In the Wake of the Plague

In the Wake of the Plague



Norman F. Cantor’s In the Wake of the Plague: The Black Death and the World it Made, discusses exactly what the title says, the effects of the Black Death in medieval Europe.  Instead of focusing on what the plague was and its medical effects on those who were stricken with it, Cantor describes what the loss of life meant for those who survived.  He illustrates the changes that occured in art and the Church, for property owners, lords, and peasents, the breakdown of the gentry system due to the death of heirs and the dowry-rights of widows, and the plague’s impact on the feudal system overall.  Furthermore, Cantor goes into detail about the blame placed upon the Jewish community.

Cantor’s work is also interesting in that he claims that in all likelyhood the Black Death was not merely a pandemic of the Bubonic Plague spread by infected fleas borne upon rats, but also an outbreak of cattle anthrax.  He also describes the incredible discovery that the ancestors of those who survived the plague outbreak in the 1340’s may now be immune to HIV and thus AIDS. 

Furthermore, Cantor makes correlations to the works and lives of famous literary figures, most living hundreds of years after the Black Death, such as Virginia Woolfe, Jane Austen, J.R.R. Tolkein, George Bernard Shaw, and Thomas Hardy.  He also compares the Black Death with other plagues in antiquity and present, such as ghonnorea, smallpox, and AIDS.

Finally, In the Wake of the Plague is filled with some interesting, and entertaining factoids, such as that women of the Middle Ages did not wear underwear and that Medieval nuns were the first to breed racing dogs.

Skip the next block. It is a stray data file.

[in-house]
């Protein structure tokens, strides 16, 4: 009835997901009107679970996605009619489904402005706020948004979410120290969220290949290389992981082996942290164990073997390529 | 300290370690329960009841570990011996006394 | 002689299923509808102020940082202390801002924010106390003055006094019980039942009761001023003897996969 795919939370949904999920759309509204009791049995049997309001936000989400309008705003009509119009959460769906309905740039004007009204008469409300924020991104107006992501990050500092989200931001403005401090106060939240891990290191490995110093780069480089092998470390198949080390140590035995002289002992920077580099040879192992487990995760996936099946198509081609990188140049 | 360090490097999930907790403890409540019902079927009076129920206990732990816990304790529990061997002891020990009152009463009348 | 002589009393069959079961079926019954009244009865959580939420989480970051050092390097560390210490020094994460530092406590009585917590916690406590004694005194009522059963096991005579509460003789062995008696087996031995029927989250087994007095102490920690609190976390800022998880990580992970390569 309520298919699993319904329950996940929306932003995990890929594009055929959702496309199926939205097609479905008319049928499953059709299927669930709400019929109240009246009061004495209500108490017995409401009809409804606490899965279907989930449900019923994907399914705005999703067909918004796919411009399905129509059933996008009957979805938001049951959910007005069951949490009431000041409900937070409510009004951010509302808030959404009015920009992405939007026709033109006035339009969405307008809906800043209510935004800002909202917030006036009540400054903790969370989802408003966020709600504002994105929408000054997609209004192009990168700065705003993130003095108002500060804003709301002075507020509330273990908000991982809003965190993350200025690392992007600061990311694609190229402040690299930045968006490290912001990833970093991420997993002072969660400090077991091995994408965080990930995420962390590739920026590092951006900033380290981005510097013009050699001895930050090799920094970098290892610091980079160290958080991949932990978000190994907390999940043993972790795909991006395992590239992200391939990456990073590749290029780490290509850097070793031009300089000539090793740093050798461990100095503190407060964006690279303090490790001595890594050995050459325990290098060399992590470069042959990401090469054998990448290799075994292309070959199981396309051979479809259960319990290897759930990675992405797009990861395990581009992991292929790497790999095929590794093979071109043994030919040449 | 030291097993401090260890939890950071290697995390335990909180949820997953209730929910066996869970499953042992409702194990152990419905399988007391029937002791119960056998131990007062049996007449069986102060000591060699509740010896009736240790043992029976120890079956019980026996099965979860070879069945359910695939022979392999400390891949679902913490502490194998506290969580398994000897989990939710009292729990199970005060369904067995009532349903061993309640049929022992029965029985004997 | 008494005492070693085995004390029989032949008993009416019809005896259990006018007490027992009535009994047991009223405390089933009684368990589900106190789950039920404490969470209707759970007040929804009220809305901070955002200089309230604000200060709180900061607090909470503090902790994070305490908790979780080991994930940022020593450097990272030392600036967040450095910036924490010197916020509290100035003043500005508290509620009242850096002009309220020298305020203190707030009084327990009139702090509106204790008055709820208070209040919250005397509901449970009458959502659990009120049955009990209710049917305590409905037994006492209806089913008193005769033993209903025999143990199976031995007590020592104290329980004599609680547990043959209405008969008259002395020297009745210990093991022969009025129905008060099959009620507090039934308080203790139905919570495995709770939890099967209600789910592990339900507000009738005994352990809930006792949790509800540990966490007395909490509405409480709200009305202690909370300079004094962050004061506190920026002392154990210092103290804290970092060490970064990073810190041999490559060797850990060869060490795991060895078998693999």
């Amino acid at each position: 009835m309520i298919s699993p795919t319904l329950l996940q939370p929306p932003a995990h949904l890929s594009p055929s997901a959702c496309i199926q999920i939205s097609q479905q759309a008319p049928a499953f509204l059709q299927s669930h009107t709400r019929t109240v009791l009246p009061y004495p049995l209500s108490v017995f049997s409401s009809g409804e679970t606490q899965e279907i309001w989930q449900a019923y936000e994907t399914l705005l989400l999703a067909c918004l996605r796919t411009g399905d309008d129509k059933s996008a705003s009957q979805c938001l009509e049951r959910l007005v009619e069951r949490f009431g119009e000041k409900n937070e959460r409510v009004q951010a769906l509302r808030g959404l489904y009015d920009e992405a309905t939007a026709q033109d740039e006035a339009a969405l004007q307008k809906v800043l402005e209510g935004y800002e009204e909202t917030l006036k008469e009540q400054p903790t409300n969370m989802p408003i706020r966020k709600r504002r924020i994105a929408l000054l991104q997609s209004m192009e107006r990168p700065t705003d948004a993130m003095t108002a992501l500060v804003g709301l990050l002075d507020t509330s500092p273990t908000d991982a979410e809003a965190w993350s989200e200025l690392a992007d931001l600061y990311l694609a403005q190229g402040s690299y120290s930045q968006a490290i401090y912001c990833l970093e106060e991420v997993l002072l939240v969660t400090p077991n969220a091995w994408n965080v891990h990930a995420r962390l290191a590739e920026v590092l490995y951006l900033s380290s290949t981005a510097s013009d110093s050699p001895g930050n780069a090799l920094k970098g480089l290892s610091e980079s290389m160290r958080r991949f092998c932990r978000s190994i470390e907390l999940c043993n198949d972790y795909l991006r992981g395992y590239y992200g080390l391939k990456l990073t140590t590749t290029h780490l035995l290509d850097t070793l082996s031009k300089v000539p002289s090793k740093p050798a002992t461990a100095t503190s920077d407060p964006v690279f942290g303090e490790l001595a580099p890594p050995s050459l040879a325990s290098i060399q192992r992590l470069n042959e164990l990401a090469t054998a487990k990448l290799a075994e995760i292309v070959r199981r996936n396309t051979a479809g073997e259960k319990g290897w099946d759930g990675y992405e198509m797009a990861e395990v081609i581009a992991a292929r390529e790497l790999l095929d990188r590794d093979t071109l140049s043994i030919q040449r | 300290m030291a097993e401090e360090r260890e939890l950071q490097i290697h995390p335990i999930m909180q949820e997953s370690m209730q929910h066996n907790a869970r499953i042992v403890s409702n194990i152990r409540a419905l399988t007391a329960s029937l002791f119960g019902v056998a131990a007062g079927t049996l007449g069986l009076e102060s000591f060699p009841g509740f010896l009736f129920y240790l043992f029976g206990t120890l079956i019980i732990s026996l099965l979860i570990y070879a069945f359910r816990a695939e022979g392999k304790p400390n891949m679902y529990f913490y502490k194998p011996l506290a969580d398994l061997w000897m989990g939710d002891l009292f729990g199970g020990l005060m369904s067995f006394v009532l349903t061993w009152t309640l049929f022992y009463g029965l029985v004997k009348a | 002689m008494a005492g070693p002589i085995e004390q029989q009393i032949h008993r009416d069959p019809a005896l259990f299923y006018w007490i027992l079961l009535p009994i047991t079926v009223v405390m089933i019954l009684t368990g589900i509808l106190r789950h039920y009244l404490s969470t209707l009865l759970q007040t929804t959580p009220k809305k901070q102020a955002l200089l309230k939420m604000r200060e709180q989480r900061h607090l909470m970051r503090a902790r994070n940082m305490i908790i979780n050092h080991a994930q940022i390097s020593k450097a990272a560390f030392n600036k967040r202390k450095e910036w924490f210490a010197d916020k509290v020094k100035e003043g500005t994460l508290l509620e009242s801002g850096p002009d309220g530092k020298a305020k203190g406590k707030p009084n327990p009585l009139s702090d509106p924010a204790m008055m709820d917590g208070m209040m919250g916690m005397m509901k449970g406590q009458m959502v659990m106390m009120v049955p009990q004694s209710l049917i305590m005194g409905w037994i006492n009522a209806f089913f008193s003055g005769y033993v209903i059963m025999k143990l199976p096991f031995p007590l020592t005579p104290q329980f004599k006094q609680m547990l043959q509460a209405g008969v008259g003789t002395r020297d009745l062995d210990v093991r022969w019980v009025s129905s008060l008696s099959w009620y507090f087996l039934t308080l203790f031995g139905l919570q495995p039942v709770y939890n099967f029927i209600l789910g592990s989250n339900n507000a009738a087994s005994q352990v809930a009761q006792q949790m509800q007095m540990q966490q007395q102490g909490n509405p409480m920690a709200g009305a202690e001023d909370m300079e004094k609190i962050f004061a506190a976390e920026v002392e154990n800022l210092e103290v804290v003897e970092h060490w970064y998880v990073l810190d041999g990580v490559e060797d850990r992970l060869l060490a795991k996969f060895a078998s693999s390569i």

Cantor does wander quite a bit in his topics, and he could have used a better editor; there are many awkward sentences and instances of improper grammer.  An interesting read though on the long lasting effects of a disease.


This entry was posted in Book Reviews, Nonfiction and tagged , , , . Bookmark the permalink.

6 Responses to In the Wake of the Plague

  1. kissyface says:

    Wuh-ho! If I remember correctly, that was a long book. Nonfiction. That doesn’t work for me.

    I’m kidding, it sounds interesting. Have you read “Year of Wonders” by Geraldine Brooks? Looks good.

  2. Gina says:

    I am reading this right now for research for an english project, and I’m definitely finding it interesting. But i’m really wanting to know the artist of the cover art so that i can find an image of the actual artwork, and am wondering if you know? i looked in the front few pages and also the index and bibliography but not finding anything.

  3. sadiejean says:

    Hey Gina,

    Glad you’re finding the book interesting. I did a little research about the cover, but like you I can’t come up with a title or artist. It reminds me of Peter Bruegel’s “Triumph of Death” from 1562, but that’s not it. Sorry I couldn’t help, and good luck on the project!

  4. Pingback: Encephalosponge » Strange Diseases, Oh My!

  5. brandi says:

    I was actually looking for the artist for the cover painting and it is Bruegel…It’s just facing the opposite direction…just thought I would let ya know in case someone was wondering

  6. cbanis says:

    What I thought interesting is that Cantor entertained the idea that the Black Death wasn’t necessarily responsible for the decline of the Middle Ages, but that a decline was already happening and that the bubonic plague, anthrax, and other infectious diseases were having their way with a society that was crumbling.

    According to In The Wake of the Plague, Cantor asserts that many of those in the position of power who could have done anything about it ran away to live in their homes in the country. The religious mind-frame of the region was of a heavy “negative spiritualism,” meaning that people thought they were being punished for their sins and that it was meaningless to fight it.

    This spirit of giving up (combined with the nonexistence of medical defense) could have been a big reason why the “Great Pestilence” was allowed to run rampant, and not, in fact, a Jewish conspiracy.

    Good read, good reading selections in the back.

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